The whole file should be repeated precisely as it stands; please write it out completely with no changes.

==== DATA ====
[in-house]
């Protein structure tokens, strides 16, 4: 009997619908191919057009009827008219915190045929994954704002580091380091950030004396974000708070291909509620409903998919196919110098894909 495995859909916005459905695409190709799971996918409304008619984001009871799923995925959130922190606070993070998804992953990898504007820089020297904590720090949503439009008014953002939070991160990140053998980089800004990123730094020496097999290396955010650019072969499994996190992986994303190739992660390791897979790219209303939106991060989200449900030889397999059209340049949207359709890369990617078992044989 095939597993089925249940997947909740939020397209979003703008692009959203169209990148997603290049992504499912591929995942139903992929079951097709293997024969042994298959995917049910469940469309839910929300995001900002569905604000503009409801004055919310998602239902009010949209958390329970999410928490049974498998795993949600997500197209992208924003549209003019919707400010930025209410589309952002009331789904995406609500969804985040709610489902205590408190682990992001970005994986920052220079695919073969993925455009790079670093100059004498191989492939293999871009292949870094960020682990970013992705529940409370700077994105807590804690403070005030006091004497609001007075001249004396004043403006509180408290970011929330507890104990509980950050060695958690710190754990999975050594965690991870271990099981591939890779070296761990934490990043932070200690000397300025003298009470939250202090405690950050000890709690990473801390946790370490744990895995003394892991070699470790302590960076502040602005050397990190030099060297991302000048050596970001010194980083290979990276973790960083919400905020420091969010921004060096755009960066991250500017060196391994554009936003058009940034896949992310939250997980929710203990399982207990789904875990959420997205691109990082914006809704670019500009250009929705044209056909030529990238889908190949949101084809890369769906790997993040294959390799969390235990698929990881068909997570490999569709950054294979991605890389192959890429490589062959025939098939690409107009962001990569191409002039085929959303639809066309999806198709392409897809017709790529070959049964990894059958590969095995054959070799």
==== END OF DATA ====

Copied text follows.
[in-house]
């Protein structure tokens, strides 16, 4: 009997619908191919057009009827008219915190045929994954704002580091380091950030004396974000708070291909509620409903998919196919110098894909 495995859909916005459905695409190709799971996918409304008619984001009871799923995925959130922190606070993070998804992953990898504007820089020297904590720090949503439009008014953002939070991160990140053998980089800004990123730094020496097999290396955010650019072969499994996190992986994303190739992660390791897979790219209303939106991060989200449900030889397999059209340049949207359709890369990617078992044989 095939597993089925249940997947909740939020397209979003703008692009959203169209990148997603290049992504499912591929995942139903992929079951097709293997024969042994298959995917049910469940469309839910929300995001900002569905604000503009409801004055919310998602239902009010949209958390329970999410928490049974498998795993949600997500197209992208924003549209003019919707400010930025209410589309952002009331789904995406609500969804985040709610489902205590408190682990992001970005994986920052220079695919073969993925455009790079670093100059004498191989492939293999871009292949870094960020682990970013992705529940409370700077994105807590804690403070005030006091004497609001007075001249004396004043403006509180408290970011929330507890104990509980950050060695958690710190754990999975050594965690991870271990099981591939890779070296761990934490990043932070200690000397300025003298009470939250202090405690950050000890709690990473801390946790370490744990895995003394892991070699470790302590960076502040602005050397990190030099060297991302000048050596970001010194980083290979990276973790960083919400905020420091969010921004060096755009960066991250500017060196391994554009936003058009940034896949992310939250997980929710203990399982207990789904875990959420997205691109990082914006809704670019500009250009929705044209056909030529990238889908190949949101084809890369769906790997993040294959390799969390235990698929990881068909997570490999569709950054294979991605890389192959890429490589062959025939098939690409107009962001990569191409002039085929959303639809066309999806198709392409897809017709790529070959049964990894059958590969095995054959070799």